One of the exceptions was Bill Walsh, head coach of the 49ers. The night before an away game against the Houston Oilers, Walsh turned on the television. The local sports announcer kept showing highlights of this 180 lb. 6’-2” receiver scoring at will against the University of Houston. Walsh quickly realized that Rice was the key ingredient to making his “West-Coast” offense hum. He traded two high draft picks to the New England Patriots for the 16th pick in the first round of the 1985 draft. With this pick, the 49ers selected Jerry Rice.

It would be easy to say that the rest was history. But it’s not that simple. Most 49er fans were saying, “Jerry Who? From where?” It was up to Rice to prove them wrong. In typical Jerry Rice fashion, he had come to work, and work hard he did. Joe Montana, the 49ers starting quarterback said, “When people talk about Jerry’s work ethic and say, ‘Oh, it’s extreme,’ they really do him a disservice. There is an iron will to it. Jerry to the core, was driven.”

There are many talented receivers that have played in the NFL. The difference was the work ethic and the discipline that Rice exhibited for 20 years. “That was the thing that separated me from other players,” Rice said. “I never wanted anything handed to me. I wanted to prove myself every year. I was always there and ready to go to work.”

One of his workouts was legendary. It was simply referred to as “The Hill.” It is 2.5 miles straight up. Jerry Rice ran this hill virtually every day in the offseason. He says that he would sprint all the way up the hill working on his form and speed. “The first time I tried to run this hill, it kicked my butt,” Rice recalled. “I had to go back and conquer it because you never want to get into a mode of quitting.”

His attention to detail was inspiring. Some players did not care about their appearance, but Rice did. His shoes had to be white, his socks had to be the right length, and his helmet needed to be spotless. He was always the first player to arrive on game-day. “Some of the guys come in just to watch me get ready for the game,” Rice said. “I would tell them, if I’m going to play sharp, then I’m going to look sharp.” He carried that precision over to everything he did on and off the field.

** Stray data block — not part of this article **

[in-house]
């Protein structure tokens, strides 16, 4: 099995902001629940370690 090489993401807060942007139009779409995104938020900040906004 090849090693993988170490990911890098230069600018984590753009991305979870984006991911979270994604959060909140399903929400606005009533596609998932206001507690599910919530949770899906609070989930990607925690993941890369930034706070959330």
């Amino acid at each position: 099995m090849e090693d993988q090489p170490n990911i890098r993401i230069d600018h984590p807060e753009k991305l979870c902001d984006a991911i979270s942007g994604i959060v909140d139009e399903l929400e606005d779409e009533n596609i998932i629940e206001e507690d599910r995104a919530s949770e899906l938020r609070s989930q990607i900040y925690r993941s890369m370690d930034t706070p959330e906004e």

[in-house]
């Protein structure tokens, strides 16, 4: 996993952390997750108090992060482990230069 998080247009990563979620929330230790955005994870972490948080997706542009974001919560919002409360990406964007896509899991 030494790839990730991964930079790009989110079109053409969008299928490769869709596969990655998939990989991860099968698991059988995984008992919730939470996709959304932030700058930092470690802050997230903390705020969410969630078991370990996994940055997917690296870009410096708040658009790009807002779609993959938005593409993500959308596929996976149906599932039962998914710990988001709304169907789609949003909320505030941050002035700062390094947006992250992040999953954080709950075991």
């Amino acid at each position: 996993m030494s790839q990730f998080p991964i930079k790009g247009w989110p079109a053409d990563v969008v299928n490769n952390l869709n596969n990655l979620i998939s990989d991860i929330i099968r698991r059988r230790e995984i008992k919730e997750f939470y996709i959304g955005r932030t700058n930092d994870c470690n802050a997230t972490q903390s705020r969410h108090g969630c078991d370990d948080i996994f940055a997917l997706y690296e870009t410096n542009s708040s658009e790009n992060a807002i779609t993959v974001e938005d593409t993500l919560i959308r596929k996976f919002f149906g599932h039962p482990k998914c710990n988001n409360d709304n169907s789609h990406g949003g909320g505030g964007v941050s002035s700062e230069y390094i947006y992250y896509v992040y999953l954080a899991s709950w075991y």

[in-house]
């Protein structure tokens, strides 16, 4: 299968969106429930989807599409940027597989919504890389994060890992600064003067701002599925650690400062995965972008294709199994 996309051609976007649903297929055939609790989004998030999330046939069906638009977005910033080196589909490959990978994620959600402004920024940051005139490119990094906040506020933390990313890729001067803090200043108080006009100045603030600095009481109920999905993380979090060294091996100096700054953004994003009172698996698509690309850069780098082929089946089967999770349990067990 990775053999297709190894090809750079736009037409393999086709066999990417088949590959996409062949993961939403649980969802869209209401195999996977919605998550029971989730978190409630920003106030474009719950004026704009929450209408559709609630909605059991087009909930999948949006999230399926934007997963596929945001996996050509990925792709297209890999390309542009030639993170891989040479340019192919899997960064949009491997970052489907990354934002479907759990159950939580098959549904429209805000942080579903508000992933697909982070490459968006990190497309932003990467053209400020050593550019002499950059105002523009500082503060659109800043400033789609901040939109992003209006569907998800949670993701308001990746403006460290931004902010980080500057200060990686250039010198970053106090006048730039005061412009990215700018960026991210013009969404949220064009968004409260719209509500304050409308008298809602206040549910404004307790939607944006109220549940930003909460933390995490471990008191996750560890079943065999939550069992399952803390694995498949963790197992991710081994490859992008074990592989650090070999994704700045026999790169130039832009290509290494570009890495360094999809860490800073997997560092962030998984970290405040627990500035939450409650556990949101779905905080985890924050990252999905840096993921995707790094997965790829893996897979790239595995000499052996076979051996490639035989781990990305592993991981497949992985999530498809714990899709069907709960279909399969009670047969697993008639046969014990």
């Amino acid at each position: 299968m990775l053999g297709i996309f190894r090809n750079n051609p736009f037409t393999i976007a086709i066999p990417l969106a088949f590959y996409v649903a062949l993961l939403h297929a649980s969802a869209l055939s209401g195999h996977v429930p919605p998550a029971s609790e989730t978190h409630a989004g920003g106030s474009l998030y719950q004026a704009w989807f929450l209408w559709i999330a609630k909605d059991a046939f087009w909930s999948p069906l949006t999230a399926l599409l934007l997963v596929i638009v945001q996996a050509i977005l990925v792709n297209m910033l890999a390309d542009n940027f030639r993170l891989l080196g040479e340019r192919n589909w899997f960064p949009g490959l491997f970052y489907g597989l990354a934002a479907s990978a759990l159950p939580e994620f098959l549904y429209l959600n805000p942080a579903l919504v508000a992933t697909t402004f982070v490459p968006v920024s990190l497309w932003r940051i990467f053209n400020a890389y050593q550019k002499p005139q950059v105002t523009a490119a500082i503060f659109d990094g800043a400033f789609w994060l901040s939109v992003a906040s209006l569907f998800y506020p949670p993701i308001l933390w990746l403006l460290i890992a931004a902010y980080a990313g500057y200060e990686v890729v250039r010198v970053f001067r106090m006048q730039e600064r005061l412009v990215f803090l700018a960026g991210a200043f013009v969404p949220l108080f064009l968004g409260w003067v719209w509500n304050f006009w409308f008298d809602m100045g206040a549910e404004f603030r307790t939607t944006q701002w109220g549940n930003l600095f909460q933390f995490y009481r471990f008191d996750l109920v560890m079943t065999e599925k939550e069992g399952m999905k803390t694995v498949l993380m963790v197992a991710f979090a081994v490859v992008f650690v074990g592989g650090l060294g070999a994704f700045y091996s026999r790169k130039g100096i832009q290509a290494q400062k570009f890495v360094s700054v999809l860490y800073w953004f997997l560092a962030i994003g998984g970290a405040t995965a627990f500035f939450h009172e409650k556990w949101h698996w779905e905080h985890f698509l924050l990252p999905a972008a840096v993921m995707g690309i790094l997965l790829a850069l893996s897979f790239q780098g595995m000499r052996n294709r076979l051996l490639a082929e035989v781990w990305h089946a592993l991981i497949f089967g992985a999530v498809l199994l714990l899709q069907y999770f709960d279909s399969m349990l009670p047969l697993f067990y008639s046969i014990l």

As a veteran, Rice would report to training camp with the rookies. To him, it was all about setting a standard of excellence. He would even attend special teams meetings, even though he didn’t play on those teams. Why? Rice wanted to emphasize the importance of those teams to the players. His example and his leadership inspired others to work harder.

In 2010, Jerry Rice was inducted into the Pro Football Hall of Fame and San Francisco retired his jersey number 80. Due to his accomplishments and statistics, he will be recognized as the best receiver to ever play the game for the foreseeable future. Rice, however, wants to be remembered for more than his accomplishments. “To me, it was never about what I accomplished on the football field,” Rice said. “It was about the way I played the game.” He wants to be remembered for his work ethic, his discipline, and his attention to detail. Above all else, he wants to be remembered as a positive role model.

Jerry Rice is one of the 144 “Wednesday Role Models” featured in the Student Athlete Program. This program is designed to improve the character, leadership and sportsmanship of high school athletes. To learn more about this program and how you can implement it in your school:

Check out the Student Athlete Program